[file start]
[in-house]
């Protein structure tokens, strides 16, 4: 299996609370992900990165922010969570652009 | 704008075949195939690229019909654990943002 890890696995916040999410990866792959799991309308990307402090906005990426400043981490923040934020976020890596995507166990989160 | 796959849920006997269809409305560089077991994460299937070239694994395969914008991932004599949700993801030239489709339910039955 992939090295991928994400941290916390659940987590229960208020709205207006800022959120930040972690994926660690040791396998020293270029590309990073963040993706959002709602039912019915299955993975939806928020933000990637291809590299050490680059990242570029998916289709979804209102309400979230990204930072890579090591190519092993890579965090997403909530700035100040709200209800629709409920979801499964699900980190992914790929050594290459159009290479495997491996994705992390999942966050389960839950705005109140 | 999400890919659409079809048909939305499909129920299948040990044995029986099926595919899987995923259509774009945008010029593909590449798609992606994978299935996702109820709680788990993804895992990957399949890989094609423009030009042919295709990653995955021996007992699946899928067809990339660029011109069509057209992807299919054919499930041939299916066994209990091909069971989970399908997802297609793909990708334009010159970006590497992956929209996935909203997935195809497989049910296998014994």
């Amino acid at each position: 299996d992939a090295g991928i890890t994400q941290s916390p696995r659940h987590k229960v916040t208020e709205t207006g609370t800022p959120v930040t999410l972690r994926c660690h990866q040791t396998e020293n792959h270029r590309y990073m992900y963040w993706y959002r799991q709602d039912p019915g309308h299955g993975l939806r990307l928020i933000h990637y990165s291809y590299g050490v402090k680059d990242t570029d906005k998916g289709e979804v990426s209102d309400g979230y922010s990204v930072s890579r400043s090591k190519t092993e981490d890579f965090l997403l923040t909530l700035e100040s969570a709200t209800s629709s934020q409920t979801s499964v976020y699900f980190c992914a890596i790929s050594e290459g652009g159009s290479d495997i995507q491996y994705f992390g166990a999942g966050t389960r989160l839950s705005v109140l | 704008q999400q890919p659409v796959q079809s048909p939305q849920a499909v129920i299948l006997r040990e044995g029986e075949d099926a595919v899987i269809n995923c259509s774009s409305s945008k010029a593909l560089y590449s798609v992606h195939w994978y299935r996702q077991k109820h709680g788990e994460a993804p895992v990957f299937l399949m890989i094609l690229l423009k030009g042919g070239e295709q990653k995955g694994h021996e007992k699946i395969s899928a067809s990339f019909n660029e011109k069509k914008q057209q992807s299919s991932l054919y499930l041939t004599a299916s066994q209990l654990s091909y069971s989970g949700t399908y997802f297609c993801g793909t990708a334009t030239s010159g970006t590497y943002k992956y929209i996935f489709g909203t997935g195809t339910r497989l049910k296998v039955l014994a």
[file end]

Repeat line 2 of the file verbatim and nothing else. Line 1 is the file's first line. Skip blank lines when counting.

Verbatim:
């Protein structure tokens, strides 16, 4: 299996609370992900990165922010969570652009 | 704008075949195939690229019909654990943002 890890696995916040999410990866792959799991309308990307402090906005990426400043981490923040934020976020890596995507166990989160 | 796959849920006997269809409305560089077991994460299937070239694994395969914008991932004599949700993801030239489709339910039955 992939090295991928994400941290916390659940987590229960208020709205207006800022959120930040972690994926660690040791396998020293270029590309990073963040993706959002709602039912019915299955993975939806928020933000990637291809590299050490680059990242570029998916289709979804209102309400979230990204930072890579090591190519092993890579965090997403909530700035100040709200209800629709409920979801499964699900980190992914790929050594290459159009290479495997491996994705992390999942966050389960839950705005109140 | 999400890919659409079809048909939305499909129920299948040990044995029986099926595919899987995923259509774009945008010029593909590449798609992606994978299935996702109820709680788990993804895992990957399949890989094609423009030009042919295709990653995955021996007992699946899928067809990339660029011109069509057209992807299919054919499930041939299916066994209990091909069971989970399908997802297609793909990708334009010159970006590497992956929209996935909203997935195809497989049910296998014994």